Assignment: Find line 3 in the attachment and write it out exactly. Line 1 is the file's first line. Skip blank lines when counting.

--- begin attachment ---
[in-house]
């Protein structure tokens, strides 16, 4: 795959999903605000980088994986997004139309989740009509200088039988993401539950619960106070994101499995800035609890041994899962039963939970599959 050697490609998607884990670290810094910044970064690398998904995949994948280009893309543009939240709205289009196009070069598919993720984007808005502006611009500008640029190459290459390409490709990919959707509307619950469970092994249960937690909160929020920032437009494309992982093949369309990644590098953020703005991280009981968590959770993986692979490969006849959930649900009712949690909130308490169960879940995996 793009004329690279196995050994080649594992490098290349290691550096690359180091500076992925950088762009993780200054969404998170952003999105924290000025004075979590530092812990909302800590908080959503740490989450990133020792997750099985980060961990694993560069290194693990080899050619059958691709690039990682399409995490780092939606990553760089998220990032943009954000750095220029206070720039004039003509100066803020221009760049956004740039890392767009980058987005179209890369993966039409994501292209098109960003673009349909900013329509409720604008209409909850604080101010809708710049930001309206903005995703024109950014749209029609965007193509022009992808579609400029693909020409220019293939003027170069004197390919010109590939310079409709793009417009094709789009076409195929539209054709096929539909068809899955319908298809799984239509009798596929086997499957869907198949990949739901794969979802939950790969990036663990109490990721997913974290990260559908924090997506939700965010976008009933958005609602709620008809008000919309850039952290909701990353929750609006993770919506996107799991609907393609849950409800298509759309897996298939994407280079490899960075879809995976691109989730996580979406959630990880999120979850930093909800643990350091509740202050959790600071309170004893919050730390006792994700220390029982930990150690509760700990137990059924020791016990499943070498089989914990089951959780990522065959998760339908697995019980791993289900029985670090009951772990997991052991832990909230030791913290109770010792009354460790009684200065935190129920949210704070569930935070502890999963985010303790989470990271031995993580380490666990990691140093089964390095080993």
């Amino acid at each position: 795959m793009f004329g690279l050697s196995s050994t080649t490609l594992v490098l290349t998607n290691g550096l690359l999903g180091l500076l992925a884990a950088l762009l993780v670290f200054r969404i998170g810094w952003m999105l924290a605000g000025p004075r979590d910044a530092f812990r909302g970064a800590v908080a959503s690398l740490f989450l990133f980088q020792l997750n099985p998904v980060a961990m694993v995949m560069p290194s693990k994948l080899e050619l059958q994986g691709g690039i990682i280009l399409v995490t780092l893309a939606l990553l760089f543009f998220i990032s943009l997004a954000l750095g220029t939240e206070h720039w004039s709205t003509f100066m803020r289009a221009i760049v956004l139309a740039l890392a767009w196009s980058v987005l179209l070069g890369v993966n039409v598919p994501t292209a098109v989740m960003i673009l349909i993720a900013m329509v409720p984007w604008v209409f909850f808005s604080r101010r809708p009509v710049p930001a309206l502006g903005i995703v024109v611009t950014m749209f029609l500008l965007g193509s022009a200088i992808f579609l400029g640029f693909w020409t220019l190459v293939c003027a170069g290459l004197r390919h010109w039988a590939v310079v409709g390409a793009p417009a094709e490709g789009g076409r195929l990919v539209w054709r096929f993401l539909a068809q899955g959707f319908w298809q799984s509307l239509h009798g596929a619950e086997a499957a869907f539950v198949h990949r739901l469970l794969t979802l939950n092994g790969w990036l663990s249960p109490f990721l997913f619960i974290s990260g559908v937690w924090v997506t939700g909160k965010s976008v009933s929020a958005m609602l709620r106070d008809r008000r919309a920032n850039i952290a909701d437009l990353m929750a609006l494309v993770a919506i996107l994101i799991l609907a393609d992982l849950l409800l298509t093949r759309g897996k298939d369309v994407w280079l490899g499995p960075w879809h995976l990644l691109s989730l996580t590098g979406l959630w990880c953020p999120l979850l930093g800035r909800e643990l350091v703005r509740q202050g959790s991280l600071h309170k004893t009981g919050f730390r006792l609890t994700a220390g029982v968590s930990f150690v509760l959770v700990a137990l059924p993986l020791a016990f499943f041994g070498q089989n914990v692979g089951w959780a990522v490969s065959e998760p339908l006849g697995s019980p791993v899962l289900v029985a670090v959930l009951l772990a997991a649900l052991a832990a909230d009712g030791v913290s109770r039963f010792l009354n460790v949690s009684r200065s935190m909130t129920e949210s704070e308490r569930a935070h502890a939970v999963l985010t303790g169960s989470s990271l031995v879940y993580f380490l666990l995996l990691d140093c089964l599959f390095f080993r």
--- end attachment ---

């Amino acid at each position: 795959m793009f004329g690279l050697s196995s050994t080649t490609l594992v490098l290349t998607n290691g550096l690359l999903g180091l500076l992925a884990a950088l762009l993780v670290f200054r969404i998170g810094w952003m999105l924290a605000g000025p004075r979590d910044a530092f812990r909302g970064a800590v908080a959503s690398l740490f989450l990133f980088q020792l997750n099985p998904v980060a961990m694993v995949m560069p290194s693990k994948l080899e050619l059958q994986g691709g690039i990682i280009l399409v995490t780092l893309a939606l990553l760089f543009f998220i990032s943009l997004a954000l750095g220029t939240e206070h720039w004039s709205t003509f100066m803020r289009a221009i760049v956004l139309a740039l890392a767009w196009s980058v987005l179209l070069g890369v993966n039409v598919p994501t292209a098109v989740m960003i673009l349909i993720a900013m329509v409720p984007w604008v209409f909850f808005s604080r101010r809708p009509v710049p930001a309206l502006g903005i995703v024109v611009t950014m749209f029609l500008l965007g193509s022009a200088i992808f579609l400029g640029f693909w020409t220019l190459v293939c003027a170069g290459l004197r390919h010109w039988a590939v310079v409709g390409a793009p417009a094709e490709g789009g076409r195929l990919v539209w054709r096929f993401l539909a068809q899955g959707f319908w298809q799984s509307l239509h009798g596929a619950e086997a499957a869907f539950v198949h990949r739901l469970l794969t979802l939950n092994g790969w990036l663990s249960p109490f990721l997913f619960i974290s990260g559908v937690w924090v997506t939700g909160k965010s976008v009933s929020a958005m609602l709620r106070d008809r008000r919309a920032n850039i952290a909701d437009l990353m929750a609006l494309v993770a919506i996107l994101i799991l609907a393609d992982l849950l409800l298509t093949r759309g897996k298939d369309v994407w280079l490899g499995p960075w879809h995976l990644l691109s989730l996580t590098g979406l959630w990880c953020p999120l979850l930093g800035r909800e643990l350091v703005r509740q202050g959790s991280l600071h309170k004893t009981g919050f730390r006792l609890t994700a220390g029982v968590s930990f150690v509760l959770v700990a137990l059924p993986l020791a016990f499943f041994g070498q089989n914990v692979g089951w959780a990522v490969s065959e998760p339908l006849g697995s019980p791993v899962l289900v029985a670090v959930l009951l772990a997991a649900l052991a832990a909230d009712g030791v913290s109770r039963f010792l009354n460790v949690s009684r200065s935190m909130t129920e949210s704070e308490r569930a935070h502890a939970v999963l985010t303790g169960s989470s990271l031995v879940y993580f380490l666990l995996l990691d140093c089964l599959f390095f080993r």